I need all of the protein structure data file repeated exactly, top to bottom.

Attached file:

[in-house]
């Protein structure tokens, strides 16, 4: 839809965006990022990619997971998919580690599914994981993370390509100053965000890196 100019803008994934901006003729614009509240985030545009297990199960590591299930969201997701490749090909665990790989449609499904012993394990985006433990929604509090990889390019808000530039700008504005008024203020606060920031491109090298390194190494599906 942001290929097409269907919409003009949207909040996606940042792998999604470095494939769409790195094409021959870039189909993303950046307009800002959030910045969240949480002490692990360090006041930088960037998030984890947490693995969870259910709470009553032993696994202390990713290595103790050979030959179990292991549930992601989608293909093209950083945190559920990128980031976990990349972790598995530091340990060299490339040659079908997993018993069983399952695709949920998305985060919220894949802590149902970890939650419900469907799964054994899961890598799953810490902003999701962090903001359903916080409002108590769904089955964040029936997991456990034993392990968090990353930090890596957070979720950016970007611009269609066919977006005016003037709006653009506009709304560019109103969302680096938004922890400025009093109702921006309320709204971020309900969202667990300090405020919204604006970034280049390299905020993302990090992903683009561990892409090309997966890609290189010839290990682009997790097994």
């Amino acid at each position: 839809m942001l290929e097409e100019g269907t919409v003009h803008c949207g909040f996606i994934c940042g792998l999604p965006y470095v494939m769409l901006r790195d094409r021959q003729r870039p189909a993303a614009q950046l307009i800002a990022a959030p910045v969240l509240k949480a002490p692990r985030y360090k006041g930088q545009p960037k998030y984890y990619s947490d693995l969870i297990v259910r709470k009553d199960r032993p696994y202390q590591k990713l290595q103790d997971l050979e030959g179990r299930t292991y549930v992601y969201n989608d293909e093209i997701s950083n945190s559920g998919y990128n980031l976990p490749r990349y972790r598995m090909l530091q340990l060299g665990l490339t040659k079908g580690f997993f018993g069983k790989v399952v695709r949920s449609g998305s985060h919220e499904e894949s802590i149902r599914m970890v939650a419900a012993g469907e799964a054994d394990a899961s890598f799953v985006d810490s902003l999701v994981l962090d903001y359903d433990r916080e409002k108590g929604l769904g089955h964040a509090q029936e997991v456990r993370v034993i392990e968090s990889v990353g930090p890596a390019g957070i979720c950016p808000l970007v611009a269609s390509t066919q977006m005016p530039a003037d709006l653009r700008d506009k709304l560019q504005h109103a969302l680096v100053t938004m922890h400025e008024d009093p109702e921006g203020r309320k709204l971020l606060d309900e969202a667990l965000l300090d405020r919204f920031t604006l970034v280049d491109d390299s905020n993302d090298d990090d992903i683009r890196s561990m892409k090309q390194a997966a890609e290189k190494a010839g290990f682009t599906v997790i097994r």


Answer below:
[in-house]
């Protein structure tokens, strides 16, 4: 839809965006990022990619997971998919580690599914994981993370390509100053965000890196 100019803008994934901006003729614009509240985030545009297990199960590591299930969201997701490749090909665990790989449609499904012993394990985006433990929604509090990889390019808000530039700008504005008024203020606060920031491109090298390194190494599906 942001290929097409269907919409003009949207909040996606940042792998999604470095494939769409790195094409021959870039189909993303950046307009800002959030910045969240949480002490692990360090006041930088960037998030984890947490693995969870259910709470009553032993696994202390990713290595103790050979030959179990292991549930992601989608293909093209950083945190559920990128980031976990990349972790598995530091340990060299490339040659079908997993018993069983399952695709949920998305985060919220894949802590149902970890939650419900469907799964054994899961890598799953810490902003999701962090903001359903916080409002108590769904089955964040029936997991456990034993392990968090990353930090890596957070979720950016970007611009269609066919977006005016003037709006653009506009709304560019109103969302680096938004922890400025009093109702921006309320709204971020309900969202667990300090405020919204604006970034280049390299905020993302990090992903683009561990892409090309997966890609290189010839290990682009997790097994």
């Amino acid at each position: 839809m942001l290929e097409e100019g269907t919409v003009h803008c949207g909040f996606i994934c940042g792998l999604p965006y470095v494939m769409l901006r790195d094409r021959q003729r870039p189909a993303a614009q950046l307009i800002a990022a959030p910045v969240l509240k949480a002490p692990r985030y360090k006041g930088q545009p960037k998030y984890y990619s947490d693995l969870i297990v259910r709470k009553d199960r032993p696994y202390q590591k990713l290595q103790d997971l050979e030959g179990r299930t292991y549930v992601y969201n989608d293909e093209i997701s950083n945190s559920g998919y990128n980031l976990p490749r990349y972790r598995m090909l530091q340990l060299g665990l490339t040659k079908g580690f997993f018993g069983k790989v399952v695709r949920s449609g998305s985060h919220e499904e894949s802590i149902r599914m970890v939650a419900a012993g469907e799964a054994d394990a899961s890598f799953v985006d810490s902003l999701v994981l962090d903001y359903d433990r916080e409002k108590g929604l769904g089955h964040a509090q029936e997991v456990r993370v034993i392990e968090s990889v990353g930090p890596a390019g957070i979720c950016p808000l970007v611009a269609s390509t066919q977006m005016p530039a003037d709006l653009r700008d506009k709304l560019q504005h109103a969302l680096v100053t938004m922890h400025e008024d009093p109702e921006g203020r309320k709204l971020l606060d309900e969202a667990l965000l300090d405020r919204f920031t604006l970034v280049d491109d390299s905020n993302d090298d990090d992903i683009r890196s561990m892409k090309q390194a997966a890609e290189k190494a010839g290990f682009t599906v997790i097994r």